John and the Hole

  • 07 Aug - 13 Aug, 2021
  • Mag The Weekly
  • Reviews

John (Charlie Shotwell) is a dead-eyed 13-year-old living with his wealthy family in a luxurious house surrounded by woodland. After encountering a bunker close-by, John decides to drug his parents (Michael C Hall and Jennifer Ehle) and sister (Taissa Farmiga) and leave them down there. As they scramble for a reason, as well as wait patiently for infrequent food and water deliveries, John carries on with his new life, one without as many rules but with a great deal more responsibilities.

In the first act, it’s hard not to be intrigued, an interesting escalation of boundary-pushing as John checks the limits of the world around him and tests what he might be capable of, the things he might be able to do and whether some form of conscience might stop him. There is a great deal of dream logic that is then required for him to drug his family and physically move them all the way down into the bunker, given his age and slight frame, but Giacobone intersperses his script with scenes of a mother telling her daughter a story, clueing us in that everything might not be as it seems. This genuine early creepiness though turns into a fear that actually, Giacobone doesn’t really have much to say or do with his concept, like it was written on the fly, an elevator pitch panicked into production.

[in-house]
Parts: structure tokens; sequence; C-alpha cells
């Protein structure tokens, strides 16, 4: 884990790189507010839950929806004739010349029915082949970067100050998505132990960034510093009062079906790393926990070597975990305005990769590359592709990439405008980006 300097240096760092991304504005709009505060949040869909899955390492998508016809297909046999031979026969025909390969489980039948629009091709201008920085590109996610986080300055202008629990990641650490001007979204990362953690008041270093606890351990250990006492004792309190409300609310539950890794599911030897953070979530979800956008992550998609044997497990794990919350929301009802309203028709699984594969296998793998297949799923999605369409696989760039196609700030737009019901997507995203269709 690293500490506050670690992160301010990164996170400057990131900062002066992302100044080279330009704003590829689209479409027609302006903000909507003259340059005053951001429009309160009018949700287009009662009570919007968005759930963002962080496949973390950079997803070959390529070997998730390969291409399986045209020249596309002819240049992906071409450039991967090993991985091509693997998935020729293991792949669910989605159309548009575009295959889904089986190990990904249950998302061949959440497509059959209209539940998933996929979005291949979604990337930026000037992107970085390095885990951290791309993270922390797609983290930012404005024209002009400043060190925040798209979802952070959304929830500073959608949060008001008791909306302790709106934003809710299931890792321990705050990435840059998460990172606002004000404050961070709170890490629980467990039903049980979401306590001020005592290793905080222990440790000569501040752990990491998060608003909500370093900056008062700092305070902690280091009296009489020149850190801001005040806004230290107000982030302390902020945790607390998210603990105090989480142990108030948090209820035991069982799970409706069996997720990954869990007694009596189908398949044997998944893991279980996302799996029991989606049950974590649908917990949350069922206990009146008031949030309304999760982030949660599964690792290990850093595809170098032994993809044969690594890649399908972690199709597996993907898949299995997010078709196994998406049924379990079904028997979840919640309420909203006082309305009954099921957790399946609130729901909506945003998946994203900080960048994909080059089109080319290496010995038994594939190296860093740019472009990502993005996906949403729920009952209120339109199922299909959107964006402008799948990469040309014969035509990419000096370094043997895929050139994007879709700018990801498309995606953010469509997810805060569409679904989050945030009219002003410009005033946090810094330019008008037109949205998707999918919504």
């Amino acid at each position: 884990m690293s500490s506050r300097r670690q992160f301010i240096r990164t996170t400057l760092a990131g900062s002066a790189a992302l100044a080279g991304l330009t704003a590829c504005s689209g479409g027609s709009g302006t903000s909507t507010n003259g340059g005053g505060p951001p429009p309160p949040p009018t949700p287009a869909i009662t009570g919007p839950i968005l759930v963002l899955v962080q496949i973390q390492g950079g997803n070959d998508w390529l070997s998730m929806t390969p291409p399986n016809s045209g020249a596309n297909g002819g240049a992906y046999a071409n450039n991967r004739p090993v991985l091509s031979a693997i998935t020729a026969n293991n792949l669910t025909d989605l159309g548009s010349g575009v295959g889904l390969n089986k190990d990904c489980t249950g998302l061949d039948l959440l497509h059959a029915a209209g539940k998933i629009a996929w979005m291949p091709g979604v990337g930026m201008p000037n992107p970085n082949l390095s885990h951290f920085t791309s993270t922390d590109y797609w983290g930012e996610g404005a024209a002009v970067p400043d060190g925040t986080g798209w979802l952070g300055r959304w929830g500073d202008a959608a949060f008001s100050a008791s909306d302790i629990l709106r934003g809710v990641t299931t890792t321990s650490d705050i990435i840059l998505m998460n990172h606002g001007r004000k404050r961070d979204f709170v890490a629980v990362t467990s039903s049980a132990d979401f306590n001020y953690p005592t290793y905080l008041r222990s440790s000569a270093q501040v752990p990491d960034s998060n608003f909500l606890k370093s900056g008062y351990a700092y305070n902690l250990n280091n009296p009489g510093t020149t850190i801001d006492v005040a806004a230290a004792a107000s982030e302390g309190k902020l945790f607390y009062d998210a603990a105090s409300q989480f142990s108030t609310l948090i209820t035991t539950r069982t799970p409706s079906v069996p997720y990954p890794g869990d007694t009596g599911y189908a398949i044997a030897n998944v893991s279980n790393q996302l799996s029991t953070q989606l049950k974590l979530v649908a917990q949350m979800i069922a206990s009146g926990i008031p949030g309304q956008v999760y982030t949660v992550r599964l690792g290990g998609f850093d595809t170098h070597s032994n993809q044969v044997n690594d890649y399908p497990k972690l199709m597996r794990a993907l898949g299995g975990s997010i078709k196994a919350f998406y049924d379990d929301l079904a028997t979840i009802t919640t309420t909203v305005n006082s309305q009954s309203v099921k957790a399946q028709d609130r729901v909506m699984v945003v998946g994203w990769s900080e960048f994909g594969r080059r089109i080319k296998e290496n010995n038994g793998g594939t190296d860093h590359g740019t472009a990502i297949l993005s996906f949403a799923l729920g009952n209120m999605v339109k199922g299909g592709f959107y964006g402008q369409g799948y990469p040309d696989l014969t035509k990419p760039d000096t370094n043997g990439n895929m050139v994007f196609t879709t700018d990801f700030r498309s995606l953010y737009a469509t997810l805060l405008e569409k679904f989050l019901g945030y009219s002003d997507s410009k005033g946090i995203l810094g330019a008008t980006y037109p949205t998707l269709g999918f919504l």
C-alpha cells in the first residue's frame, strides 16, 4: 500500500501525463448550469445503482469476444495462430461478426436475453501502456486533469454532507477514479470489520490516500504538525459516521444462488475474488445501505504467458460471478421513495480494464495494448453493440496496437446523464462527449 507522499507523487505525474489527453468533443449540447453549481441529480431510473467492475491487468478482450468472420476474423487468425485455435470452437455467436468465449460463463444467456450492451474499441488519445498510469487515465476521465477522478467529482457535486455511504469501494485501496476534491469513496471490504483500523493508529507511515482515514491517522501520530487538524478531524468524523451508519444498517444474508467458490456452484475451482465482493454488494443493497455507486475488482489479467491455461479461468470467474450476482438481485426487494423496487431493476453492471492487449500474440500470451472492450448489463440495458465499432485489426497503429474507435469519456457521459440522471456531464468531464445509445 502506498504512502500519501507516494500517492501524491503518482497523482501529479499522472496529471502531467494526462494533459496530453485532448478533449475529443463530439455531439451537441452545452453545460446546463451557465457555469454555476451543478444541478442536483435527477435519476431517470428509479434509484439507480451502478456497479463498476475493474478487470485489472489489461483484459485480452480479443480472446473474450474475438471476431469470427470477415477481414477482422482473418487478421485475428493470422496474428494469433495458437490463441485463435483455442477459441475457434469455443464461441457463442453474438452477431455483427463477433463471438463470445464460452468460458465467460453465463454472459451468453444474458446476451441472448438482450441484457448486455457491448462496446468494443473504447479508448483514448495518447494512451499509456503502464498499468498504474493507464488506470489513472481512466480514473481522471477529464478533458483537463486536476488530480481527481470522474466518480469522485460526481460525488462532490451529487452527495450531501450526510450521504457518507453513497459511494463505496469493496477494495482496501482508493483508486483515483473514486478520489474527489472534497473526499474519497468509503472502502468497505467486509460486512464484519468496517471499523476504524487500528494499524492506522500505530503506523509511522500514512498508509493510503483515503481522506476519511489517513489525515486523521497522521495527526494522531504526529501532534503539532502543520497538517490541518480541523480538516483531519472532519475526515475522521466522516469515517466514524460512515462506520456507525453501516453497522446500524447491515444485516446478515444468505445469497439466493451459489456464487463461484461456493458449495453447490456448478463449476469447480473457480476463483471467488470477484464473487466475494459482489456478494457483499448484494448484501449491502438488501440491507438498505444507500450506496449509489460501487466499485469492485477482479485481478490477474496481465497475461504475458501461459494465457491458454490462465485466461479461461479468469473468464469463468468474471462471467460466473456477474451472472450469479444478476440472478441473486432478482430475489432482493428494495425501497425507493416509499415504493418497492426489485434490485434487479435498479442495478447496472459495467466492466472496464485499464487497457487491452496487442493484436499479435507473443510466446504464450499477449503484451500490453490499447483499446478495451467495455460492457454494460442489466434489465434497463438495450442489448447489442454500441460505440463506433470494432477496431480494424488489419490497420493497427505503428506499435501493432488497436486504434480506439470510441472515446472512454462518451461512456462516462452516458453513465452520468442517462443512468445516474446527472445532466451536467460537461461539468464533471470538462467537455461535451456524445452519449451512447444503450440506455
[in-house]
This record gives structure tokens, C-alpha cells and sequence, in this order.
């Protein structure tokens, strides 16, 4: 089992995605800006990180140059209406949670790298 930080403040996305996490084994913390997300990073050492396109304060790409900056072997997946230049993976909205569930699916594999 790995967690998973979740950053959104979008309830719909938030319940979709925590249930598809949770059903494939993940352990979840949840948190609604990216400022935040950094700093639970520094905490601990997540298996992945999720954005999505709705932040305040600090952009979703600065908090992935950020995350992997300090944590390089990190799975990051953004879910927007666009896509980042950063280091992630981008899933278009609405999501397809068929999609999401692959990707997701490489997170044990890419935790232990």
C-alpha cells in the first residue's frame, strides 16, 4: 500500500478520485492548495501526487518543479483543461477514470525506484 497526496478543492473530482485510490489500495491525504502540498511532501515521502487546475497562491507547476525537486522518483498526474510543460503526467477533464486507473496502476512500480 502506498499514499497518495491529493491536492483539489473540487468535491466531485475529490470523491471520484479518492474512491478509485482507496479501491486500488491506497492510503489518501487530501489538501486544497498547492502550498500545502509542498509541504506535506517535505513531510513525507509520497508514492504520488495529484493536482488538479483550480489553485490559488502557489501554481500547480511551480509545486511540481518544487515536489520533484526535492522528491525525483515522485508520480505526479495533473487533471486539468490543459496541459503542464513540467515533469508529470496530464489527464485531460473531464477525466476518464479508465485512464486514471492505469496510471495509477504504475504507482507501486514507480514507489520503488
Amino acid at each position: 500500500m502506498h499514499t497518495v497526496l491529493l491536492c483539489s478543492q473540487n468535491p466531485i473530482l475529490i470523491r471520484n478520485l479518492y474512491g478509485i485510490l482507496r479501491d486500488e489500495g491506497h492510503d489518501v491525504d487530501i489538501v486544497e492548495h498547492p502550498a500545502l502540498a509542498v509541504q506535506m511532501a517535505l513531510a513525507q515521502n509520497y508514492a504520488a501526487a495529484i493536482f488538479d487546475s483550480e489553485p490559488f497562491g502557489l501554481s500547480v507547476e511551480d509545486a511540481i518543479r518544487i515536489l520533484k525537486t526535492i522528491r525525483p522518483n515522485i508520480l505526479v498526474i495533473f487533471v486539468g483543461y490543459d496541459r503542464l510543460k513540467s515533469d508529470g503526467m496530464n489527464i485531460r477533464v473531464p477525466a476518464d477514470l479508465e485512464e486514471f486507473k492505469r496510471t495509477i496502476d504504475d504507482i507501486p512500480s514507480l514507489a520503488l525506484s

Teases of something more to grab on to come and go as the story progresses with John inviting a rambunctious friend to the house, both of them as fascinated by a morbid drowning game as they are by the idea of unlimited fast food, before the realities of adulthood start to dawn, a world of promise and agency but also one that’s messier and crueler than what came before. Investment starts to fade as intrigue turns to boredom and as hard as Shotwell might try, he’s given so little to work with that he starts to seem as lost as we feel.

As a calling card, Sisto shows an assured hand and one can see him being snapped up to make an “elevated” arthouse horror, an ease with creating unease that will be utilised far more efficiently in the future. For now, he’s stuck dressing up what is revealed to be nothing much of anything, a hole that’s been diligently dug but remains completely empty.

– Compilation